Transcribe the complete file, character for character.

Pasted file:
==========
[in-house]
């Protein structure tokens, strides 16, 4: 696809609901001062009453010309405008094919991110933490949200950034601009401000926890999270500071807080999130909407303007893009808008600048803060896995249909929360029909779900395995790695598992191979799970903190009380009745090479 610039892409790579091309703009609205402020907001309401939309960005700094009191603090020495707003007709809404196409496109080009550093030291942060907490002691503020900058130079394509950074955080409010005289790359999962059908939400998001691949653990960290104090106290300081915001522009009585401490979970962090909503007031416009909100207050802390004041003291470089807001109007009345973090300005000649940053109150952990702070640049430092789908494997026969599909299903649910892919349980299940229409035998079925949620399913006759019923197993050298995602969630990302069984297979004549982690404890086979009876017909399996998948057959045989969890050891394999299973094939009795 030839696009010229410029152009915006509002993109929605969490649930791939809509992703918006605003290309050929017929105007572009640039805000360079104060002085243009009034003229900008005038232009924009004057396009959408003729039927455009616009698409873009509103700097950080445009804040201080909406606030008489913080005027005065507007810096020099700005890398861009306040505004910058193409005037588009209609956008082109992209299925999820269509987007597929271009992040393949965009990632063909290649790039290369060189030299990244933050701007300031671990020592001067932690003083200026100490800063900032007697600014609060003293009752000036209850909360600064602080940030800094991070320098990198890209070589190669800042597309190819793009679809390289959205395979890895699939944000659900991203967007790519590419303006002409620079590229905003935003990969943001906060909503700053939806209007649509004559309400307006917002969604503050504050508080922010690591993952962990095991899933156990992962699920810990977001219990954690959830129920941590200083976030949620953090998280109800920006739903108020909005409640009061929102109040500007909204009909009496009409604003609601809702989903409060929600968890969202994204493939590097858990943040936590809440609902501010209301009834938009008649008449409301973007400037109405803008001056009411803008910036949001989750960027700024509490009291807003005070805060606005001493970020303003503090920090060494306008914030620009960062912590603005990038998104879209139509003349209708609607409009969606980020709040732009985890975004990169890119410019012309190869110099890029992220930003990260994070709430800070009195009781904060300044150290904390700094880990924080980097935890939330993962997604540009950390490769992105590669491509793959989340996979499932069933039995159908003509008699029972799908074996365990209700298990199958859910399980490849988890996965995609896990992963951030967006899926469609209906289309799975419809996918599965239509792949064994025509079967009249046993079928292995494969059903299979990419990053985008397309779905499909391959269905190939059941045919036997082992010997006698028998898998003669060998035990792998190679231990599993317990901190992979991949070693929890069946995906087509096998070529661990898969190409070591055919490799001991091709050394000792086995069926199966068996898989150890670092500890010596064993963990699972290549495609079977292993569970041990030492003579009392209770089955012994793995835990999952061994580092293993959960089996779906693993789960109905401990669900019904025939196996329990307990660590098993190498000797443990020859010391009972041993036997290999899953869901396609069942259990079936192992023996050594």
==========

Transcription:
[in-house]
């Protein structure tokens, strides 16, 4: 696809609901001062009453010309405008094919991110933490949200950034601009401000926890999270500071807080999130909407303007893009808008600048803060896995249909929360029909779900395995790695598992191979799970903190009380009745090479 610039892409790579091309703009609205402020907001309401939309960005700094009191603090020495707003007709809404196409496109080009550093030291942060907490002691503020900058130079394509950074955080409010005289790359999962059908939400998001691949653990960290104090106290300081915001522009009585401490979970962090909503007031416009909100207050802390004041003291470089807001109007009345973090300005000649940053109150952990702070640049430092789908494997026969599909299903649910892919349980299940229409035998079925949620399913006759019923197993050298995602969630990302069984297979004549982690404890086979009876017909399996998948057959045989969890050891394999299973094939009795 030839696009010229410029152009915006509002993109929605969490649930791939809509992703918006605003290309050929017929105007572009640039805000360079104060002085243009009034003229900008005038232009924009004057396009959408003729039927455009616009698409873009509103700097950080445009804040201080909406606030008489913080005027005065507007810096020099700005890398861009306040505004910058193409005037588009209609956008082109992209299925999820269509987007597929271009992040393949965009990632063909290649790039290369060189030299990244933050701007300031671990020592001067932690003083200026100490800063900032007697600014609060003293009752000036209850909360600064602080940030800094991070320098990198890209070589190669800042597309190819793009679809390289959205395979890895699939944000659900991203967007790519590419303006002409620079590229905003935003990969943001906060909503700053939806209007649509004559309400307006917002969604503050504050508080922010690591993952962990095991899933156990992962699920810990977001219990954690959830129920941590200083976030949620953090998280109800920006739903108020909005409640009061929102109040500007909204009909009496009409604003609601809702989903409060929600968890969202994204493939590097858990943040936590809440609902501010209301009834938009008649008449409301973007400037109405803008001056009411803008910036949001989750960027700024509490009291807003005070805060606005001493970020303003503090920090060494306008914030620009960062912590603005990038998104879209139509003349209708609607409009969606980020709040732009985890975004990169890119410019012309190869110099890029992220930003990260994070709430800070009195009781904060300044150290904390700094880990924080980097935890939330993962997604540009950390490769992105590669491509793959989340996979499932069933039995159908003509008699029972799908074996365990209700298990199958859910399980490849988890996965995609896990992963951030967006899926469609209906289309799975419809996918599965239509792949064994025509079967009249046993079928292995494969059903299979990419990053985008397309779905499909391959269905190939059941045919036997082992010997006698028998898998003669060998035990792998190679231990599993317990901190992979991949070693929890069946995906087509096998070529661990898969190409070591055919490799001991091709050394000792086995069926199966068996898989150890670092500890010596064993963990699972290549495609079977292993569970041990030492003579009392209770089955012994793995835990999952061994580092293993959960089996779906693993789960109905401990669900019904025939196996329990307990660590098993190498000797443990020859010391009972041993036997290999899953869901396609069942259990079936192992023996050594």